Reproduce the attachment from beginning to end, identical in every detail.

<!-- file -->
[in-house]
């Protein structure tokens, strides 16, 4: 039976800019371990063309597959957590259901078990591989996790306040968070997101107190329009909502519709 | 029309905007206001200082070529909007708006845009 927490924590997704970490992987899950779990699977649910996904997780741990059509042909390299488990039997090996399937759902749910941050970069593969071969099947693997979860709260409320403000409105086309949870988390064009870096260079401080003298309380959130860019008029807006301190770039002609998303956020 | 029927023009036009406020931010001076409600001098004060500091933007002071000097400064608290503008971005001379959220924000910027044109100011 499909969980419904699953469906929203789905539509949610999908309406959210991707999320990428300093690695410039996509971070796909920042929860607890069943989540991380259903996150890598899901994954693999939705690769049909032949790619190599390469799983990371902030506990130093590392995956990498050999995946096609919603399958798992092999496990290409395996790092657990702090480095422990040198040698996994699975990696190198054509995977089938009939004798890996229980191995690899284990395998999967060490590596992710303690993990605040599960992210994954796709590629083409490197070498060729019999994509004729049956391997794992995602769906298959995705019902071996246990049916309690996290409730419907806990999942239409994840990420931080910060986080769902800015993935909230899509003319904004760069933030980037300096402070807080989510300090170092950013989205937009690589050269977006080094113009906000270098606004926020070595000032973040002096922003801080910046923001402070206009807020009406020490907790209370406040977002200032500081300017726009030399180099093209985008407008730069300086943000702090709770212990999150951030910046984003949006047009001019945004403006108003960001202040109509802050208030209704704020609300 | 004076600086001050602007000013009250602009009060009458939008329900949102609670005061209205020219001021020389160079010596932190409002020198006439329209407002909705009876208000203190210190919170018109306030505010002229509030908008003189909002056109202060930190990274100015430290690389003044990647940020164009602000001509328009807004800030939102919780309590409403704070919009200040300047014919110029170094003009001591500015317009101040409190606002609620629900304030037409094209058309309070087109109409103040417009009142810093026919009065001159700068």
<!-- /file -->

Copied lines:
[in-house]
């Protein structure tokens, strides 16, 4: 039976800019371990063309597959957590259901078990591989996790306040968070997101107190329009909502519709 | 029309905007206001200082070529909007708006845009 927490924590997704970490992987899950779990699977649910996904997780741990059509042909390299488990039997090996399937759902749910941050970069593969071969099947693997979860709260409320403000409105086309949870988390064009870096260079401080003298309380959130860019008029807006301190770039002609998303956020 | 029927023009036009406020931010001076409600001098004060500091933007002071000097400064608290503008971005001379959220924000910027044109100011 499909969980419904699953469906929203789905539509949610999908309406959210991707999320990428300093690695410039996509971070796909920042929860607890069943989540991380259903996150890598899901994954693999939705690769049909032949790619190599390469799983990371902030506990130093590392995956990498050999995946096609919603399958798992092999496990290409395996790092657990702090480095422990040198040698996994699975990696190198054509995977089938009939004798890996229980191995690899284990395998999967060490590596992710303690993990605040599960992210994954796709590629083409490197070498060729019999994509004729049956391997794992995602769906298959995705019902071996246990049916309690996290409730419907806990999942239409994840990420931080910060986080769902800015993935909230899509003319904004760069933030980037300096402070807080989510300090170092950013989205937009690589050269977006080094113009906000270098606004926020070595000032973040002096922003801080910046923001402070206009807020009406020490907790209370406040977002200032500081300017726009030399180099093209985008407008730069300086943000702090709770212990999150951030910046984003949006047009001019945004403006108003960001202040109509802050208030209704704020609300 | 004076600086001050602007000013009250602009009060009458939008329900949102609670005061209205020219001021020389160079010596932190409002020198006439329209407002909705009876208000203190210190919170018109306030505010002229509030908008003189909002056109202060930190990274100015430290690389003044990647940020164009602000001509328009807004800030939102919780309590409403704070919009200040300047014919110029170094003009001591500015317009101040409190606002609620629900304030037409094209058309309070087109109409103040417009009142810093026919009065001159700068």